Every modern company is looking to exploit the potential of data and analytics. It’s the key to advancing business productivity and innovation and maintaining a competitive edge. Data-driven companies hold the top 10 spots for the most innovative organizations on earth. 

But though many top companies, like Amazon, can be considered data-driven organizations, the majority continue to struggle to gain and scale benefits from their data and analytics initiatives. Just 20 percent of data and analytics insights produce business outcomes, and a mere 39 percent of executives think their company treats data as an asset. Only 13 percent of executives think their organization’s data strategy is actually delivering. 

The truth is that its very challenging to become data-driven and effectively distill value from data and analytics. Surprisingly, technology isn’t the culprit here behind these challenges, but rather the lack of an organization-wide data-culture.

Smart workflows, democratized data and streamlined interactions between machines and humans are expected to be commonplace by 2025. With the accelerated pace that technology is progressing and the growth of data literacy, the need to invest in and champion data culture has never been greater.

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What is Data Culture?

Data culture is shared beliefs and behaviors of people in an organization to enhance decision-making and business performance by valuing, practicing, and advocating data usage. This ensures that data is embed throughout every facet of the organization, including mindset, operations, and brand identity.

Characteristics of a robust data culture include:

  • All people within the organization are empowered by the necessary insights to be data-driven and leverage data to address the biggest business problems
  • The entire organization works together to lead with data
  • Data is prioritized in all business and decision-making processes
  • Data and analytics are connected to business outcomes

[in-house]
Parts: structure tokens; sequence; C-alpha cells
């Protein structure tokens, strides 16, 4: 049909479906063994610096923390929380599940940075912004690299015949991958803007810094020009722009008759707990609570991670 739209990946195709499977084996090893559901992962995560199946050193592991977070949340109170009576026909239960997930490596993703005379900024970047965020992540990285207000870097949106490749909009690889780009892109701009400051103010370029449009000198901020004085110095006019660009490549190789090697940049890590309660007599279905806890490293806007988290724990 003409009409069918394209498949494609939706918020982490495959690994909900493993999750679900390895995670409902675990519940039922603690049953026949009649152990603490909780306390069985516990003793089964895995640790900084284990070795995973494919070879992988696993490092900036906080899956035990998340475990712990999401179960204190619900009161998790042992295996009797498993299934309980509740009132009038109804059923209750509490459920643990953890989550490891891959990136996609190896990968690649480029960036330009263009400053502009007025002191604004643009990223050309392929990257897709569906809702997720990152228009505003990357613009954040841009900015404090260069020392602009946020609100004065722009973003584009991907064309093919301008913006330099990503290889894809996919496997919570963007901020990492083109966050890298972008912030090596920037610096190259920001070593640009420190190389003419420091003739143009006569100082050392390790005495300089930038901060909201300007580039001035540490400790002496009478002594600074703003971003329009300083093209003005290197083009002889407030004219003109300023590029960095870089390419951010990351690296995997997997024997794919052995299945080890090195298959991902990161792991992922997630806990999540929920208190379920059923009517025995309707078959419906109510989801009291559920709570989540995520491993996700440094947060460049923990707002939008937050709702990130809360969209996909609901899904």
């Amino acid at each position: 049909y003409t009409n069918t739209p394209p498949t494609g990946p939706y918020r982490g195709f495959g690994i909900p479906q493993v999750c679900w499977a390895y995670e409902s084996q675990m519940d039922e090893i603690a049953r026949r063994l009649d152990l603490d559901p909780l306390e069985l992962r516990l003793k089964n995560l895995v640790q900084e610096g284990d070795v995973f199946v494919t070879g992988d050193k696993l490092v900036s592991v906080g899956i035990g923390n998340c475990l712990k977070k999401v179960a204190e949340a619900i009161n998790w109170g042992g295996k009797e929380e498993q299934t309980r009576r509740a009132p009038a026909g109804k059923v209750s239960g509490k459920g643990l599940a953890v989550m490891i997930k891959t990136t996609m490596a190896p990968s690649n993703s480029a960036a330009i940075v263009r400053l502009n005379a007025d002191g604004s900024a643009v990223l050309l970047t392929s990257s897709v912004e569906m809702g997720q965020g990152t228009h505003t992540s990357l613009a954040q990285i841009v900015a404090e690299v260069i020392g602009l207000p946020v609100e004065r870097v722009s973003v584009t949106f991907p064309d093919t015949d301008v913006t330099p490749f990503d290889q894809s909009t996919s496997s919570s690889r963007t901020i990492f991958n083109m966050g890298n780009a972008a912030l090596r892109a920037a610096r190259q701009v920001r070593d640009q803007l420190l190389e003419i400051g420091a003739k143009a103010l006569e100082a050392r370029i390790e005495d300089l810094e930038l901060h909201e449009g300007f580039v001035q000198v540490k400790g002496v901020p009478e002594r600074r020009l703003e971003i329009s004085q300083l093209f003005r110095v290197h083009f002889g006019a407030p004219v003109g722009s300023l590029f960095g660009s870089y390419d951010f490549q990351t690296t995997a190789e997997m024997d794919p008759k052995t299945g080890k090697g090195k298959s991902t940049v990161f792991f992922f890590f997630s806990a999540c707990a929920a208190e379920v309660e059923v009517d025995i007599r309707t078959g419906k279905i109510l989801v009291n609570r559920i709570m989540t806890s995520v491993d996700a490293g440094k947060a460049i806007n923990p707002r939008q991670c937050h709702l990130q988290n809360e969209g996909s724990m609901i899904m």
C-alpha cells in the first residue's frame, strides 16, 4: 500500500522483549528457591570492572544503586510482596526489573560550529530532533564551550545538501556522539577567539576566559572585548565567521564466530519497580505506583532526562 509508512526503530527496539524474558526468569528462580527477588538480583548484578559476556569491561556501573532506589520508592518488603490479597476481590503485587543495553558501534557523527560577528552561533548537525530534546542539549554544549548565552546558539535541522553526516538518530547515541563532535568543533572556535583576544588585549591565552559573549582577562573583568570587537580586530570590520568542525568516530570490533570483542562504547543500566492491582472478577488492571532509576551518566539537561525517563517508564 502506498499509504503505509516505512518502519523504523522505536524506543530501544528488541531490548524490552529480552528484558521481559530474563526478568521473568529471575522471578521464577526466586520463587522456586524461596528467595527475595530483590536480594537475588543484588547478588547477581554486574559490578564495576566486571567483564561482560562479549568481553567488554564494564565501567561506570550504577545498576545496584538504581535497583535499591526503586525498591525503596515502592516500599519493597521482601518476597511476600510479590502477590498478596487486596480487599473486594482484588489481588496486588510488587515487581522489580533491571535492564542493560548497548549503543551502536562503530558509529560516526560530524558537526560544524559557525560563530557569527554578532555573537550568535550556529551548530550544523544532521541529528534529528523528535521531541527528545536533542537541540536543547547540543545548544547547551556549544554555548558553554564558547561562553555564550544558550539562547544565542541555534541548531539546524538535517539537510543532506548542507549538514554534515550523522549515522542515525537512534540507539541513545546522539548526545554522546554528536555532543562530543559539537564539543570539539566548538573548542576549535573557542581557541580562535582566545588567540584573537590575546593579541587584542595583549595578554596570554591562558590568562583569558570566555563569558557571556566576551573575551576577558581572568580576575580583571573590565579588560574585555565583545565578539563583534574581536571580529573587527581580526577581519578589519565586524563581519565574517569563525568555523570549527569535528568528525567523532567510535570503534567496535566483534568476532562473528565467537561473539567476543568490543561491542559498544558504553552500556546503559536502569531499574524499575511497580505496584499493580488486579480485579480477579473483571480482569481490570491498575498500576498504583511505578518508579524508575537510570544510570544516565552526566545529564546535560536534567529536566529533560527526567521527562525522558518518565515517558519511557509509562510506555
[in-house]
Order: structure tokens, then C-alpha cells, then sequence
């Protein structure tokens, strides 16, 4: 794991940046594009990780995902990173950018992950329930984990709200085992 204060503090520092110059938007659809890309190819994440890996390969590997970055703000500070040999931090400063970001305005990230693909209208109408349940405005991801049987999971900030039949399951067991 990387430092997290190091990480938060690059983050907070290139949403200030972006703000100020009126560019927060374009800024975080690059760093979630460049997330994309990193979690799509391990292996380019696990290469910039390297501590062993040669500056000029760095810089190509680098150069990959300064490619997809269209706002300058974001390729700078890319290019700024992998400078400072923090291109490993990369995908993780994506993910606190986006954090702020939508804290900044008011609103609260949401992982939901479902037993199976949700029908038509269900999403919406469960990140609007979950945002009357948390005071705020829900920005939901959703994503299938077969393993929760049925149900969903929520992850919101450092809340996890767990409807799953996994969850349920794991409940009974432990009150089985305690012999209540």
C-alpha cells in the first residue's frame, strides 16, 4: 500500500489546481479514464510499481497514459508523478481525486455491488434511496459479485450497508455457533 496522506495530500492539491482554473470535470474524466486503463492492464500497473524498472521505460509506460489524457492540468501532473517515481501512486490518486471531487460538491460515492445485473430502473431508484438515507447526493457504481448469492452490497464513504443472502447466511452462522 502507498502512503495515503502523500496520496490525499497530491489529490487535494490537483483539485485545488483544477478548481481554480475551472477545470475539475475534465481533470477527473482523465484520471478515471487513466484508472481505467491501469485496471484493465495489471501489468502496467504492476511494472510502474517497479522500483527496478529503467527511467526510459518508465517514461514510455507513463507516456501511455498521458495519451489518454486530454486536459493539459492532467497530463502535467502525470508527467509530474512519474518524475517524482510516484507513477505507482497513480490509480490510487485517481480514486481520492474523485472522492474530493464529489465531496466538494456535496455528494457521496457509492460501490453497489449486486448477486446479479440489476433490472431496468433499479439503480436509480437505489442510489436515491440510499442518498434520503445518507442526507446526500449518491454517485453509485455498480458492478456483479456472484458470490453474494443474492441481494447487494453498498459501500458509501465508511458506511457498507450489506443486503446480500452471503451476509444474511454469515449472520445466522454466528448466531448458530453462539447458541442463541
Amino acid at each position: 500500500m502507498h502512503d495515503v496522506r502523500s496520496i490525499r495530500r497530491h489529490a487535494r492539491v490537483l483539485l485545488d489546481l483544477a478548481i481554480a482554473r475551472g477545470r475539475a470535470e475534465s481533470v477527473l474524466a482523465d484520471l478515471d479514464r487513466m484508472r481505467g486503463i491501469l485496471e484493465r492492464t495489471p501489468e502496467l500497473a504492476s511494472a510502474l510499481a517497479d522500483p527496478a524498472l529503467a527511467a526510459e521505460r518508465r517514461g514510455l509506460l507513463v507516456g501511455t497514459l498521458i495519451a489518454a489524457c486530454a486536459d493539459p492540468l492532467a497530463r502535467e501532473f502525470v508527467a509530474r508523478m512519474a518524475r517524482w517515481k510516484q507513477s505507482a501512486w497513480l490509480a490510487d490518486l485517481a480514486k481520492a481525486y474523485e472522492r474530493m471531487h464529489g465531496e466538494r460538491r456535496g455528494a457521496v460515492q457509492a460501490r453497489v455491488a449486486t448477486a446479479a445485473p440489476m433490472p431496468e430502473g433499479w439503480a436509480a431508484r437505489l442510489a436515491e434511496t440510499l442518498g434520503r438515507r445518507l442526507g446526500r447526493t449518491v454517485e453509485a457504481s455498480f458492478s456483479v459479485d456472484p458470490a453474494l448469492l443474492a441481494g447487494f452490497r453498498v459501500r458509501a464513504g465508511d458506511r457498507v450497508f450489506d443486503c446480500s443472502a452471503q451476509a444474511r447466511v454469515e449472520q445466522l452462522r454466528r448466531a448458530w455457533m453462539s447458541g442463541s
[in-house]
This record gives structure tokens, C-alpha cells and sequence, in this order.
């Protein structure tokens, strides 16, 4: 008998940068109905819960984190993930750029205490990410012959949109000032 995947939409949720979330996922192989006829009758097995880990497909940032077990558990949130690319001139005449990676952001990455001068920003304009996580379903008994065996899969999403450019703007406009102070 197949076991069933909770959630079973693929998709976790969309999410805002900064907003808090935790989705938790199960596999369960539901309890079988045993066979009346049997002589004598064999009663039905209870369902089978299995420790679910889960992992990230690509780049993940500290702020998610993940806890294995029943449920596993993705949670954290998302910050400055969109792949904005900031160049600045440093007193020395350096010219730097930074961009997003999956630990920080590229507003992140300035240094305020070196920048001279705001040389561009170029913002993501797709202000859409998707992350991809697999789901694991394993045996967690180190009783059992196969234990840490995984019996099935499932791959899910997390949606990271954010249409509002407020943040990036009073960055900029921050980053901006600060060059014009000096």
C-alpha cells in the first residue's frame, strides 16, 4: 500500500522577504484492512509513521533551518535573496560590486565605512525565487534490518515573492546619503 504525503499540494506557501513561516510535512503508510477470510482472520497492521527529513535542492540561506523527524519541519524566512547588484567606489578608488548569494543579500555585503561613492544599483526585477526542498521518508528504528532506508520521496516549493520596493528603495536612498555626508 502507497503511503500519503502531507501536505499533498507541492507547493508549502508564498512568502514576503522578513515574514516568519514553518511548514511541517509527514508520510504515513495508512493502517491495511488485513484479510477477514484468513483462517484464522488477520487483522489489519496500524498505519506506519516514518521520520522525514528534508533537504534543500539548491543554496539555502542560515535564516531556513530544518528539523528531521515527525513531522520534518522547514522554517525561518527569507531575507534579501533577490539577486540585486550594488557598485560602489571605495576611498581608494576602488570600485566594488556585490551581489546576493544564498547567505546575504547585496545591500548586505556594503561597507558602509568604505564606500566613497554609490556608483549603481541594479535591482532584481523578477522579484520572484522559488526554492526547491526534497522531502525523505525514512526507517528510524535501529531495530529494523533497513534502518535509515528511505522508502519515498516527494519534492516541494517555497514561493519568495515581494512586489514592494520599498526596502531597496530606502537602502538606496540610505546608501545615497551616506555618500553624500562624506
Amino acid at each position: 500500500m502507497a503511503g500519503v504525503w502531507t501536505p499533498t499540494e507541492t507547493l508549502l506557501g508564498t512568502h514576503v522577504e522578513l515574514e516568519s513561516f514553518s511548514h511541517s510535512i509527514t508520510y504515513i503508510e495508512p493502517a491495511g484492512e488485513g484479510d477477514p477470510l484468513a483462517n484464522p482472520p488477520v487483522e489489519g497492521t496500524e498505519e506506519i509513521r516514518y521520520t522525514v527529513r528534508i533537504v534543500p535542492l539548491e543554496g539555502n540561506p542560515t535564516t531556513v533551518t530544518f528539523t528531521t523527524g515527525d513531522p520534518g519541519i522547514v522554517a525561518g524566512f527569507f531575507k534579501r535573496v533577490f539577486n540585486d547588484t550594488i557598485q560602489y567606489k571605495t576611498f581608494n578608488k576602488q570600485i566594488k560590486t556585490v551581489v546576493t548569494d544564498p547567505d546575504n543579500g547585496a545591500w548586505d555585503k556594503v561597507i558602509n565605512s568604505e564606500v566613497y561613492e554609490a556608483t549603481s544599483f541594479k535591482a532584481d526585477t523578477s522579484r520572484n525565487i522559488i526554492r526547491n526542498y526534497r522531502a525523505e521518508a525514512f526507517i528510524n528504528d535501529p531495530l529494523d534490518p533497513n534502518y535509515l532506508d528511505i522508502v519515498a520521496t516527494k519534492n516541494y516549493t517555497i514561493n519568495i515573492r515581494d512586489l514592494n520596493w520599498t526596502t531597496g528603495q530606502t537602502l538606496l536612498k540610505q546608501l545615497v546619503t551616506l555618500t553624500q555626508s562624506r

• Understanding of how to securely share data at scale and improve accessibility to the right data at the right time 
  • Executive and stakeholder buy-in for increased investment in a cohesive architecture for data sharing
  • Employees are empowered to explore how innovative data techniques can quickly address business problems
  • Employees are able to focus on valuable, complex tasks and ongoing performance improvement rather than mundane, repetitive activities
  • The organization is positioned deliver meaningful employee and customer experiences
  • Data assets are managed as products for customers and internal teams alike

How to Implement Data Culture

Research proves that a data culture enables businesses to leverage the entire value of their data. But as the saying goes — easier said than done.

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A data culture can lead to improved employee satisfaction, increase profits, quicker speed-to-market, and the ability to attract in-demand talent, among other benefits. Implementing a data culture is a journey, but below are some steps that organizations can take:

  • Evaluate the level of data and analytics proficiency, ensuring that all business functions and management levels are included in the assessment
  • Show how the company’s overall business strategy can be improved with a strong data strategy
  • Develop a strong service culture in the business, beginning with C-Suite, who should use data to make decisions on everything from growth to risks
  • Nurture data literacy so everyone in the company is equipped to access relevant data, obtain insights, verify assumptions, and enact unbiased and ethical decisions that best serve stakeholders
  • Build consistent services based on high quality data and proven KPI measurement frameworks
  • Exploit technology that offers role-based access and a single source of truth to help build, support and sustain data culture 
  • Ensure that insights and decisions are driven by data rather than hierarchy, like job position
  • Instill a baseline of ethics, responsibility and accountability into all data practices.
  • Distill performance improvements into manageable goals and milestones
  • Consistently upskill and train employees who are not in analytics roles to use data and analytics in their daily tasks
  • Establish and encourage career paths that allow non-technical employees to leverage data
  • Attract new talent with in-demand analytics skills
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Yes, a Strong Data Culture is Achievable

Data culture is foundational to every data-driven business. Don’t be afraid to fail fast and iterate, embrace a new mindset of critical thinking and imaginative innovation, and be patient on this journey. Big successes start with small victories. 

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About the Author

Ronald Van LoonRonald Van Loon

Named by Onalytica as the world's #1 influencer in Data and Analytics, Automation, and the Future Economy (Tech), Ronald is the CEO of Intelligent World and one of the top thought leaders in Data Science and Digital Transformation.

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